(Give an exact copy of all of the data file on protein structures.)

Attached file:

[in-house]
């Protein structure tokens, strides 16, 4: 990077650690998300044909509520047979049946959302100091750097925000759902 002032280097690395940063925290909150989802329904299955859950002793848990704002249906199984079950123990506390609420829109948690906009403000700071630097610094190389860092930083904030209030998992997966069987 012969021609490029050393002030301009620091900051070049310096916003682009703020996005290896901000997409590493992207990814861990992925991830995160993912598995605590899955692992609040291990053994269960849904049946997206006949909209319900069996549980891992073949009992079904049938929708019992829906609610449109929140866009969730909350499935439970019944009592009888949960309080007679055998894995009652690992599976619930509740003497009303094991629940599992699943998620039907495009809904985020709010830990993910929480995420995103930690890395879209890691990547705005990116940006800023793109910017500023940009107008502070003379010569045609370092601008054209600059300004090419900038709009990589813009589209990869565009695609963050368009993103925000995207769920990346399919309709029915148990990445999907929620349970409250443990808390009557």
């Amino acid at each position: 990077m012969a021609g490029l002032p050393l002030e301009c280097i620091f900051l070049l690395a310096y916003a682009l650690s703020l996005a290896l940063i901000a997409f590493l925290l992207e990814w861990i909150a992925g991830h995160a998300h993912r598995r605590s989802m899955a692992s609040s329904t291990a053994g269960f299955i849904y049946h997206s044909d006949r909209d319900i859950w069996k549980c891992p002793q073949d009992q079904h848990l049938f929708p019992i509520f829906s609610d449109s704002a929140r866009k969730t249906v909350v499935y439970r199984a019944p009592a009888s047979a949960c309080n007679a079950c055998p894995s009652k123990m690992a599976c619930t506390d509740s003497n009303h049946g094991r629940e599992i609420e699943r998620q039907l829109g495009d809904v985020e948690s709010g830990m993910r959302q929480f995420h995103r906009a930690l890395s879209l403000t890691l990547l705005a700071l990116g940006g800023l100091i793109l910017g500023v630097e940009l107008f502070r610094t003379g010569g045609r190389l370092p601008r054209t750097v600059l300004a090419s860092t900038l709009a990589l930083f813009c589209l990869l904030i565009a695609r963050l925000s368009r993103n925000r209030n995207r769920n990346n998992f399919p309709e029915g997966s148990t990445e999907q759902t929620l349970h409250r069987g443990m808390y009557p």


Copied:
[in-house]
């Protein structure tokens, strides 16, 4: 990077650690998300044909509520047979049946959302100091750097925000759902 002032280097690395940063925290909150989802329904299955859950002793848990704002249906199984079950123990506390609420829109948690906009403000700071630097610094190389860092930083904030209030998992997966069987 012969021609490029050393002030301009620091900051070049310096916003682009703020996005290896901000997409590493992207990814861990992925991830995160993912598995605590899955692992609040291990053994269960849904049946997206006949909209319900069996549980891992073949009992079904049938929708019992829906609610449109929140866009969730909350499935439970019944009592009888949960309080007679055998894995009652690992599976619930509740003497009303094991629940599992699943998620039907495009809904985020709010830990993910929480995420995103930690890395879209890691990547705005990116940006800023793109910017500023940009107008502070003379010569045609370092601008054209600059300004090419900038709009990589813009589209990869565009695609963050368009993103925000995207769920990346399919309709029915148990990445999907929620349970409250443990808390009557």
């Amino acid at each position: 990077m012969a021609g490029l002032p050393l002030e301009c280097i620091f900051l070049l690395a310096y916003a682009l650690s703020l996005a290896l940063i901000a997409f590493l925290l992207e990814w861990i909150a992925g991830h995160a998300h993912r598995r605590s989802m899955a692992s609040s329904t291990a053994g269960f299955i849904y049946h997206s044909d006949r909209d319900i859950w069996k549980c891992p002793q073949d009992q079904h848990l049938f929708p019992i509520f829906s609610d449109s704002a929140r866009k969730t249906v909350v499935y439970r199984a019944p009592a009888s047979a949960c309080n007679a079950c055998p894995s009652k123990m690992a599976c619930t506390d509740s003497n009303h049946g094991r629940e599992i609420e699943r998620q039907l829109g495009d809904v985020e948690s709010g830990m993910r959302q929480f995420h995103r906009a930690l890395s879209l403000t890691l990547l705005a700071l990116g940006g800023l100091i793109l910017g500023v630097e940009l107008f502070r610094t003379g010569g045609r190389l370092p601008r054209t750097v600059l300004a090419s860092t900038l709009a990589l930083f813009c589209l990869l904030i565009a695609r963050l925000s368009r993103n925000r209030n995207r769920n990346n998992f399919p309709e029915g997966s148990t990445e999907q759902t929620l349970h409250r069987g443990m808390y009557p």